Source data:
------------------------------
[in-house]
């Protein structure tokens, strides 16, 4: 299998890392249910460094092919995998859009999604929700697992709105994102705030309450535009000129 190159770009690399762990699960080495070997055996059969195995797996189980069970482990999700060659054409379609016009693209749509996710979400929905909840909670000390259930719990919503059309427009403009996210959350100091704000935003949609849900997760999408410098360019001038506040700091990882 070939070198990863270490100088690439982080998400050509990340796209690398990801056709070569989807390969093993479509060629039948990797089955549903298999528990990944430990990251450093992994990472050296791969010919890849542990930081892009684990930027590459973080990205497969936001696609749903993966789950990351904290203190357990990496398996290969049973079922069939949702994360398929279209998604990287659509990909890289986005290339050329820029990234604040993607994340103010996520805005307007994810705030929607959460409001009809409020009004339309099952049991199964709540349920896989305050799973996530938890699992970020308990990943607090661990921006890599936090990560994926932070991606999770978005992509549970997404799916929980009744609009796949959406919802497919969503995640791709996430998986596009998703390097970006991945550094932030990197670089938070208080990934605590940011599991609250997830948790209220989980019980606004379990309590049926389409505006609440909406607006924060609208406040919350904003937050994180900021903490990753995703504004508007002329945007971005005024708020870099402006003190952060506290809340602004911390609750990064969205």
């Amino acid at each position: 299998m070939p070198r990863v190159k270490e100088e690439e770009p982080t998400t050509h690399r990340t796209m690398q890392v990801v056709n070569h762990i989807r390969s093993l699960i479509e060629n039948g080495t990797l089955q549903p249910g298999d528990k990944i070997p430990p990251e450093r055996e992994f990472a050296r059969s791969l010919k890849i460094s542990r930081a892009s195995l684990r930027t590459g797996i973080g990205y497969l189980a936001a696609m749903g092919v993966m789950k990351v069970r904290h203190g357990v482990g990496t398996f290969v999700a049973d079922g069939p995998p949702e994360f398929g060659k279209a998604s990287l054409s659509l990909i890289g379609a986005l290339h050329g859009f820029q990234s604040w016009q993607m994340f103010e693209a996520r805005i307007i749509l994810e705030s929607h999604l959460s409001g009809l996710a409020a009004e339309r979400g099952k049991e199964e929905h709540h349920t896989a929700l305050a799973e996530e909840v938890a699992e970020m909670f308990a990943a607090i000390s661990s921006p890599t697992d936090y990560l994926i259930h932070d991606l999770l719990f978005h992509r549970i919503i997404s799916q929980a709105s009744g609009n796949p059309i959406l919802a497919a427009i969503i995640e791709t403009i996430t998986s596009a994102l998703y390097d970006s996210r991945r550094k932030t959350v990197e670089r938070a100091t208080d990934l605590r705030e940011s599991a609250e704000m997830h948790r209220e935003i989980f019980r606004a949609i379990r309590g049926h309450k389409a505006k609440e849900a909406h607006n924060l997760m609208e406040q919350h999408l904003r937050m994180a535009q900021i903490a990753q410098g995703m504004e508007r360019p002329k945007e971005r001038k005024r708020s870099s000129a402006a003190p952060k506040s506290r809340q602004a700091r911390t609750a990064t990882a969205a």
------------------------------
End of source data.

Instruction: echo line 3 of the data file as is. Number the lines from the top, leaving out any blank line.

């Amino acid at each position: 299998m070939p070198r990863v190159k270490e100088e690439e770009p982080t998400t050509h690399r990340t796209m690398q890392v990801v056709n070569h762990i989807r390969s093993l699960i479509e060629n039948g080495t990797l089955q549903p249910g298999d528990k990944i070997p430990p990251e450093r055996e992994f990472a050296r059969s791969l010919k890849i460094s542990r930081a892009s195995l684990r930027t590459g797996i973080g990205y497969l189980a936001a696609m749903g092919v993966m789950k990351v069970r904290h203190g357990v482990g990496t398996f290969v999700a049973d079922g069939p995998p949702e994360f398929g060659k279209a998604s990287l054409s659509l990909i890289g379609a986005l290339h050329g859009f820029q990234s604040w016009q993607m994340f103010e693209a996520r805005i307007i749509l994810e705030s929607h999604l959460s409001g009809l996710a409020a009004e339309r979400g099952k049991e199964e929905h709540h349920t896989a929700l305050a799973e996530e909840v938890a699992e970020m909670f308990a990943a607090i000390s661990s921006p890599t697992d936090y990560l994926i259930h932070d991606l999770l719990f978005h992509r549970i919503i997404s799916q929980a709105s009744g609009n796949p059309i959406l919802a497919a427009i969503i995640e791709t403009i996430t998986s596009a994102l998703y390097d970006s996210r991945r550094k932030t959350v990197e670089r938070a100091t208080d990934l605590r705030e940011s599991a609250e704000m997830h948790r209220e935003i989980f019980r606004a949609i379990r309590g049926h309450k389409a505006k609440e849900a909406h607006n924060l997760m609208e406040q919350h999408l904003r937050m994180a535009q900021i903490a990753q410098g995703m504004e508007r360019p002329k945007e971005r001038k005024r708020s870099s000129a402006a003190p952060k506040s506290r809340q602004a700091r911390t609750a990064t990882a969205a």